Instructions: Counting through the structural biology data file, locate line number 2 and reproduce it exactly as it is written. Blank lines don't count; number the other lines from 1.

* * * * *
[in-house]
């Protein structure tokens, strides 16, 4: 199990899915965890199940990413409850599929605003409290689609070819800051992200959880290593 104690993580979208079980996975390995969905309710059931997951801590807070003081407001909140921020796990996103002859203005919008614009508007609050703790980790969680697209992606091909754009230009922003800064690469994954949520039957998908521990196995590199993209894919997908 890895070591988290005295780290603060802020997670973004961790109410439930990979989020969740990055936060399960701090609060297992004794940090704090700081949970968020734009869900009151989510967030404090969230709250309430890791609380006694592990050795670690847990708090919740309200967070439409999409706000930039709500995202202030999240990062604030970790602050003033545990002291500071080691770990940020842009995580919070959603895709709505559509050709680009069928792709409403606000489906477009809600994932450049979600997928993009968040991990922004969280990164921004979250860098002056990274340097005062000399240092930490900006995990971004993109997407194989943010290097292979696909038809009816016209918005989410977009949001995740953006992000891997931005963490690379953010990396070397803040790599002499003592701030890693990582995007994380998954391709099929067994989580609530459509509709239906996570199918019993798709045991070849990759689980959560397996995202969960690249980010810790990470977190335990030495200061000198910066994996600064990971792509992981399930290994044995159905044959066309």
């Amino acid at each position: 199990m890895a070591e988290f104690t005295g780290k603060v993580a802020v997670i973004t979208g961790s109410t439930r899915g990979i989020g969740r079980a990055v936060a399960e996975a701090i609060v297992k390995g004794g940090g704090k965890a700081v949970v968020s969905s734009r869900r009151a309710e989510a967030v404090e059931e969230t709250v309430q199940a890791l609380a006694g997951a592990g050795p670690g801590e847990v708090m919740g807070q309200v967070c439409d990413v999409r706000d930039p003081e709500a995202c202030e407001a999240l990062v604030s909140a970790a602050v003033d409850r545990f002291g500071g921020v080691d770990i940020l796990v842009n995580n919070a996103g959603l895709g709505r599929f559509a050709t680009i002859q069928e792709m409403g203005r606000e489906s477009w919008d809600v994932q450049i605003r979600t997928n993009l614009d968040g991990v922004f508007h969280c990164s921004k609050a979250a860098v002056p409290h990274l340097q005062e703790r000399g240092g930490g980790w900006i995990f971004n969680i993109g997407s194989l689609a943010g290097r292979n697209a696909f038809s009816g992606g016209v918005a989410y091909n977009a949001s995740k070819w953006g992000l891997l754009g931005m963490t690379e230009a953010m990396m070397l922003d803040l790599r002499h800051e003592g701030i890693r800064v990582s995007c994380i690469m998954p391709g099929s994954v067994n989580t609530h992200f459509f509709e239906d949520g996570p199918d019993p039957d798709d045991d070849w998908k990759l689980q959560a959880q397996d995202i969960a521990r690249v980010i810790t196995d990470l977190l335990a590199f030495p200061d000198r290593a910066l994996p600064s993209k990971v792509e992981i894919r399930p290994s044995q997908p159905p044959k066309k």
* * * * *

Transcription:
């Protein structure tokens, strides 16, 4: 199990899915965890199940990413409850599929605003409290689609070819800051992200959880290593 104690993580979208079980996975390995969905309710059931997951801590807070003081407001909140921020796990996103002859203005919008614009508007609050703790980790969680697209992606091909754009230009922003800064690469994954949520039957998908521990196995590199993209894919997908 890895070591988290005295780290603060802020997670973004961790109410439930990979989020969740990055936060399960701090609060297992004794940090704090700081949970968020734009869900009151989510967030404090969230709250309430890791609380006694592990050795670690847990708090919740309200967070439409999409706000930039709500995202202030999240990062604030970790602050003033545990002291500071080691770990940020842009995580919070959603895709709505559509050709680009069928792709409403606000489906477009809600994932450049979600997928993009968040991990922004969280990164921004979250860098002056990274340097005062000399240092930490900006995990971004993109997407194989943010290097292979696909038809009816016209918005989410977009949001995740953006992000891997931005963490690379953010990396070397803040790599002499003592701030890693990582995007994380998954391709099929067994989580609530459509509709239906996570199918019993798709045991070849990759689980959560397996995202969960690249980010810790990470977190335990030495200061000198910066994996600064990971792509992981399930290994044995159905044959066309």